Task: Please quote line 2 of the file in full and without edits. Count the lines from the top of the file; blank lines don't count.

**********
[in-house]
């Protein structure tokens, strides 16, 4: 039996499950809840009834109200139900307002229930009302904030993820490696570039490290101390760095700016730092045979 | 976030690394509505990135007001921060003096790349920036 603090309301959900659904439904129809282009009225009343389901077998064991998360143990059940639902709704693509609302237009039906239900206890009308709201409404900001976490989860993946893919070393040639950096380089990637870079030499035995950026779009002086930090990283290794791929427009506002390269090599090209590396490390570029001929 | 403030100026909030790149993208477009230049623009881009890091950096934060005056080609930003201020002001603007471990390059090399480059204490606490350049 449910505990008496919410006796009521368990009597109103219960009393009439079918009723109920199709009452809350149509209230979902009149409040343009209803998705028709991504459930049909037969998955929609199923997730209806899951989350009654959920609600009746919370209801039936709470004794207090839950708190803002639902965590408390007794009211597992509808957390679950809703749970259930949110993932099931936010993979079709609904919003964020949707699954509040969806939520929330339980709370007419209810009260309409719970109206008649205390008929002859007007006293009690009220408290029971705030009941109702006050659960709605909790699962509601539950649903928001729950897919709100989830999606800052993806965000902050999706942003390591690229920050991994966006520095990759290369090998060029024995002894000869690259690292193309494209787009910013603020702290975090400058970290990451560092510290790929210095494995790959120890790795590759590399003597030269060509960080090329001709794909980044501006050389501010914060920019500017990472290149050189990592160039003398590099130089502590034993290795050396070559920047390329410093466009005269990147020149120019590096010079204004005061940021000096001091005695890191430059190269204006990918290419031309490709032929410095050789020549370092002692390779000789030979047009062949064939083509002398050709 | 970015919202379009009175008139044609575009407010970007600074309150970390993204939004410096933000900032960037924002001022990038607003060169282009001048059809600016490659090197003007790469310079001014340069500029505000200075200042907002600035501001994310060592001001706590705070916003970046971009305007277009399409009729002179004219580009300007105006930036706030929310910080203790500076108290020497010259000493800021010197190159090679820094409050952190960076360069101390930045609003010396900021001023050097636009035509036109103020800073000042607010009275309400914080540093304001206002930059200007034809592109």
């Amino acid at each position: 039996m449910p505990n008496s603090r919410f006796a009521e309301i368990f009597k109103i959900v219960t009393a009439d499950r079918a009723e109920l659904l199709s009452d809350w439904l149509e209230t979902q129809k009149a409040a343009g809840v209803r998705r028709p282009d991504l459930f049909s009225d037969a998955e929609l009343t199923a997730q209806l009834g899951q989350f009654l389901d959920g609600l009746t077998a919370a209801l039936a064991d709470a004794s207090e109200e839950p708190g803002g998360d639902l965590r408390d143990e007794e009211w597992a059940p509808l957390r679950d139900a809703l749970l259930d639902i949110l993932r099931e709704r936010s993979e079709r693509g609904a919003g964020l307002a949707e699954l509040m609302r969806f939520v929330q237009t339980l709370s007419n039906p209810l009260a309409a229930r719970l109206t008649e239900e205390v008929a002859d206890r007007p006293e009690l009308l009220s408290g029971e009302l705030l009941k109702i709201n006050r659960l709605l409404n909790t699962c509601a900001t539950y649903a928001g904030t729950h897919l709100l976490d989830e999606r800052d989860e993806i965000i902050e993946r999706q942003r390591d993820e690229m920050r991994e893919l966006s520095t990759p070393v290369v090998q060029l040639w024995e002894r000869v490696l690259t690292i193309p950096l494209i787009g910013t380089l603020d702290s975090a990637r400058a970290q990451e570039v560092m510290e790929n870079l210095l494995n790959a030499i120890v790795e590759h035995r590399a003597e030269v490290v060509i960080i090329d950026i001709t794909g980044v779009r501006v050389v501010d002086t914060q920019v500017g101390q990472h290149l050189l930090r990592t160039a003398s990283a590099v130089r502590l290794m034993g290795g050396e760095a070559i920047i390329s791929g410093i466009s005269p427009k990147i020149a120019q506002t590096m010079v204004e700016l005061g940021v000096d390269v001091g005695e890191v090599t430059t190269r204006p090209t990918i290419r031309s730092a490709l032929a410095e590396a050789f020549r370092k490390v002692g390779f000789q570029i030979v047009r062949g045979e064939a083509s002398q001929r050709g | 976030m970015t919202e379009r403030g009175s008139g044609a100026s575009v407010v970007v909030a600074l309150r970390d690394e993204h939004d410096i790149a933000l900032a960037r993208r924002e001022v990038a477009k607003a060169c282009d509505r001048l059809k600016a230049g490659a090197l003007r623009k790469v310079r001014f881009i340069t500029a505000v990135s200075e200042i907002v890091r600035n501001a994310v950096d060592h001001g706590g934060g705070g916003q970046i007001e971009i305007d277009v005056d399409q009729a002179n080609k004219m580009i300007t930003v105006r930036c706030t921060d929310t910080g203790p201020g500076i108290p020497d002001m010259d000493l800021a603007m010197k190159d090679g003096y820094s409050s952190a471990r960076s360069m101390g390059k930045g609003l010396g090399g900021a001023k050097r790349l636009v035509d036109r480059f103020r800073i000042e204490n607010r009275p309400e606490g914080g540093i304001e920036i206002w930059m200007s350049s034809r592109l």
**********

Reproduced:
């Protein structure tokens, strides 16, 4: 039996499950809840009834109200139900307002229930009302904030993820490696570039490290101390760095700016730092045979 | 976030690394509505990135007001921060003096790349920036 603090309301959900659904439904129809282009009225009343389901077998064991998360143990059940639902709704693509609302237009039906239900206890009308709201409404900001976490989860993946893919070393040639950096380089990637870079030499035995950026779009002086930090990283290794791929427009506002390269090599090209590396490390570029001929 | 403030100026909030790149993208477009230049623009881009890091950096934060005056080609930003201020002001603007471990390059090399480059204490606490350049 449910505990008496919410006796009521368990009597109103219960009393009439079918009723109920199709009452809350149509209230979902009149409040343009209803998705028709991504459930049909037969998955929609199923997730209806899951989350009654959920609600009746919370209801039936709470004794207090839950708190803002639902965590408390007794009211597992509808957390679950809703749970259930949110993932099931936010993979079709609904919003964020949707699954509040969806939520929330339980709370007419209810009260309409719970109206008649205390008929002859007007006293009690009220408290029971705030009941109702006050659960709605909790699962509601539950649903928001729950897919709100989830999606800052993806965000902050999706942003390591690229920050991994966006520095990759290369090998060029024995002894000869690259690292193309494209787009910013603020702290975090400058970290990451560092510290790929210095494995790959120890790795590759590399003597030269060509960080090329001709794909980044501006050389501010914060920019500017990472290149050189990592160039003398590099130089502590034993290795050396070559920047390329410093466009005269990147020149120019590096010079204004005061940021000096001091005695890191430059190269204006990918290419031309490709032929410095050789020549370092002692390779000789030979047009062949064939083509002398050709 | 970015919202379009009175008139044609575009407010970007600074309150970390993204939004410096933000900032960037924002001022990038607003060169282009001048059809600016490659090197003007790469310079001014340069500029505000200075200042907002600035501001994310060592001001706590705070916003970046971009305007277009399409009729002179004219580009300007105006930036706030929310910080203790500076108290020497010259000493800021010197190159090679820094409050952190960076360069101390930045609003010396900021001023050097636009035509036109103020800073000042607010009275309400914080540093304001206002930059200007034809592109």